1994-02-28 - Re: standard for stegonography?

Header Data

From: Sergey Goldgaber <sergey@delbruck.pharm.sunysb.edu>
To: Matthew Gream <mgream@acacia.itd.uts.edu.au>
Message Hash: e57906d6dc87c24eb4eeee7c94c5c484c8666243b41ba12698e3c8ffcd56dba8
Message ID: <Pine.3.89.9402281853.A11533-0100000@delbruck.pharm.sunysb.edu>
Reply To: <9402282245.AA27627@acacia.itd.uts.EDU.AU>
UTC Datetime: 1994-02-28 23:32:45 UTC
Raw Date: Mon, 28 Feb 94 15:32:45 PST

Raw message

From: Sergey Goldgaber <sergey@delbruck.pharm.sunysb.edu>
Date: Mon, 28 Feb 94 15:32:45 PST
To: Matthew Gream <mgream@acacia.itd.uts.edu.au>
Subject: Re: standard for stegonography?
In-Reply-To: <9402282245.AA27627@acacia.itd.uts.EDU.AU>
Message-ID: <Pine.3.89.9402281853.A11533-0100000@delbruck.pharm.sunysb.edu>
MIME-Version: 1.0
Content-Type: text/plain

On Tue, 1 Mar 1994, Matthew Gream wrote:

> Earlier, Sergey Goldgaber wrote:
> > Didn't you mention something along the lines of hiding "---BEGIN PGP" headers
> > by using one-time pad encryption?  Or did I wildly misinterpret you?
> No. I said that, and I was referring to the case where you have a particular
> stegonographic technique such as pixel modulation, it could be an idea to
> place an encrypted header using something like IDEA in CFB that not only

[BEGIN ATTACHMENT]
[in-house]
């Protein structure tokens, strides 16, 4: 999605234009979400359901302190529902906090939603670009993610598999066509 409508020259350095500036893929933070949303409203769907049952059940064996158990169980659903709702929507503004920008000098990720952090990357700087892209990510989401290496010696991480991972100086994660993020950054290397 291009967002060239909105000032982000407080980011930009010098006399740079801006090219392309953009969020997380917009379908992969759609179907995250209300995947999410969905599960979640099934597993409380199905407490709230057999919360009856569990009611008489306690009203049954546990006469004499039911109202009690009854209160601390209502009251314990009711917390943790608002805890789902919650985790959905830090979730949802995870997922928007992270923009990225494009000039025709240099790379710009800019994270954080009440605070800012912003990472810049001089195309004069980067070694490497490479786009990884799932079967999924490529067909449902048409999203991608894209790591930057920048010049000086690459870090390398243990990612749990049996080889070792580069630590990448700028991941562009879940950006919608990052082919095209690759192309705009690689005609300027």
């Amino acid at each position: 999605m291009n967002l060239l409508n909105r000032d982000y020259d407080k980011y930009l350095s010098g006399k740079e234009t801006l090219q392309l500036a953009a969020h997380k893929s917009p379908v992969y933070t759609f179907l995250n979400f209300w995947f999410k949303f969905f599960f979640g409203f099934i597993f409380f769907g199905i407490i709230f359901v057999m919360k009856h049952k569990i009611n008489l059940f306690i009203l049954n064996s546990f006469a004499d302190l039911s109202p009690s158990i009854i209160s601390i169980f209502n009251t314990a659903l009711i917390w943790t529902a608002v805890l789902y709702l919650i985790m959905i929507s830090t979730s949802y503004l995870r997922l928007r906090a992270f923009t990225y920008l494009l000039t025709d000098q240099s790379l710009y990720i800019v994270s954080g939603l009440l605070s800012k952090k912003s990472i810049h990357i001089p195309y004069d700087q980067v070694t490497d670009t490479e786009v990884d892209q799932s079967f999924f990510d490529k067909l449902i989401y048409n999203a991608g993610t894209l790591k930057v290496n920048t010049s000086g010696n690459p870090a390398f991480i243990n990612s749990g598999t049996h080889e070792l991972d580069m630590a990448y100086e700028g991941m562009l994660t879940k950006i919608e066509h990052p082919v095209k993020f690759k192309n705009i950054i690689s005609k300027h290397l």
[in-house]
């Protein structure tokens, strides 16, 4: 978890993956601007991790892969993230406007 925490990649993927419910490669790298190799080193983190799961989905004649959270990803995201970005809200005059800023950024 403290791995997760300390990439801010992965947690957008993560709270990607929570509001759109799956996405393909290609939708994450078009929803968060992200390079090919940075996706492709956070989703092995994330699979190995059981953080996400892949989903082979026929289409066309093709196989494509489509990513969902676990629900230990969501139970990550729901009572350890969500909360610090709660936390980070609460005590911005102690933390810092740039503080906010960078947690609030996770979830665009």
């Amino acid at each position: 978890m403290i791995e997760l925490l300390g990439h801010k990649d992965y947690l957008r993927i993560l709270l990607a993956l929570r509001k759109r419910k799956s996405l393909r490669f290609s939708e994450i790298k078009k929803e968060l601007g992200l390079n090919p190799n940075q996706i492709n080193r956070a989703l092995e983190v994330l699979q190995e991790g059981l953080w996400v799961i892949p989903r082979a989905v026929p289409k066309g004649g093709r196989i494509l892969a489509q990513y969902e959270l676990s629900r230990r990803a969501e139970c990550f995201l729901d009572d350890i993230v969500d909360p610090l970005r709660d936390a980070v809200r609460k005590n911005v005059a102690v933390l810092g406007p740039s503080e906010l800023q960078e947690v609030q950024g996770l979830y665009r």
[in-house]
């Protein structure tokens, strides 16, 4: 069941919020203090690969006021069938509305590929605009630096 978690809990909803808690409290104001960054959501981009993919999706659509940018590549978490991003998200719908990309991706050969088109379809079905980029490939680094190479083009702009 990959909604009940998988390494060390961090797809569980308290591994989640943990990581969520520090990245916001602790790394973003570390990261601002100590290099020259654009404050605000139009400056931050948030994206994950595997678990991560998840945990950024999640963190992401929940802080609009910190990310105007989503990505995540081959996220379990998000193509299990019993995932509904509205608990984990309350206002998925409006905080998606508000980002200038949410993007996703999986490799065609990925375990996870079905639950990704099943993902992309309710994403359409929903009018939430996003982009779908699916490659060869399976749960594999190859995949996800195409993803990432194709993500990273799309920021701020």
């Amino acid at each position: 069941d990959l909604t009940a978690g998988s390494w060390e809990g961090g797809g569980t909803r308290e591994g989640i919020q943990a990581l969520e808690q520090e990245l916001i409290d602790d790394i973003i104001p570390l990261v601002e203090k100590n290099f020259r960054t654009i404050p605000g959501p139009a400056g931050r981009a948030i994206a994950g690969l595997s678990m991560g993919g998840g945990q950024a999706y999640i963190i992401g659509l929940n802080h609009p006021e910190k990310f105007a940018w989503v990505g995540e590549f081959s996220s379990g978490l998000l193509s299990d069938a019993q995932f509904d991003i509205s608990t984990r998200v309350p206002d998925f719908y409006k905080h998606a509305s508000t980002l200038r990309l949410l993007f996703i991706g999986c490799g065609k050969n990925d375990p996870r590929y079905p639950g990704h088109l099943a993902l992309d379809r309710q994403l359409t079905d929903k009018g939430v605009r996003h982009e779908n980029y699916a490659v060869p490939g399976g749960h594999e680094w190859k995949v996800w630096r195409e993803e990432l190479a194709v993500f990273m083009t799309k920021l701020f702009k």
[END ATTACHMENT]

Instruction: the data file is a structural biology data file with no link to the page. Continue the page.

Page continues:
> encrypts a signature but an identifier so as to know which program actually
You were originally referring to PGP in particular, were you not?

> did the stego, and hence be able to demodulate with that particular 
> technique. Therefore if you had seperate programs, each could interoperate.

Yes, I understand that your proposal is compatible with a variety of other 
schemes.  However, as you note below, this provides very limited security, 
unless the key is _non_standardized.

> Even though the essense of stego is to not know a message is hidden in a
> particular medium, whenever specific software comes out to do certain stego
> (jpegs etc), I can see NSA spooks adding it onto their short list of s/ware
> to run across any pictures they get. Stego becomes sort of pseudo-Stego and
> loses a certain amount of gain it once had (of course, if all you do is
> Stego an encrypted file without any structure, it'll be safe).

"Pseudo-Stego" can be relatively secure as long as a large number of 
different hiding schemes/standards are used by the public.  An effective 
means of ensuring this would be to use the reciever's public-key 
checksum-value as the standard offset for stego.  The large number of 
public-keys available make it rather infeasable for one's opponents to try 
them all.  This, I believe, provides pretty adequate security (assuming one 
strips any telltale headers off the hidden file beforehand).

> My 5c.
> Matthew.
> -- 
> Matthew Gream. ph: (02)-821-2043. M.Gream@uts.edu.au.
> PGPMail and brown paperbags accepted. - Non Servatum -
>   ''weirdo's make the world go around'' - A.Watts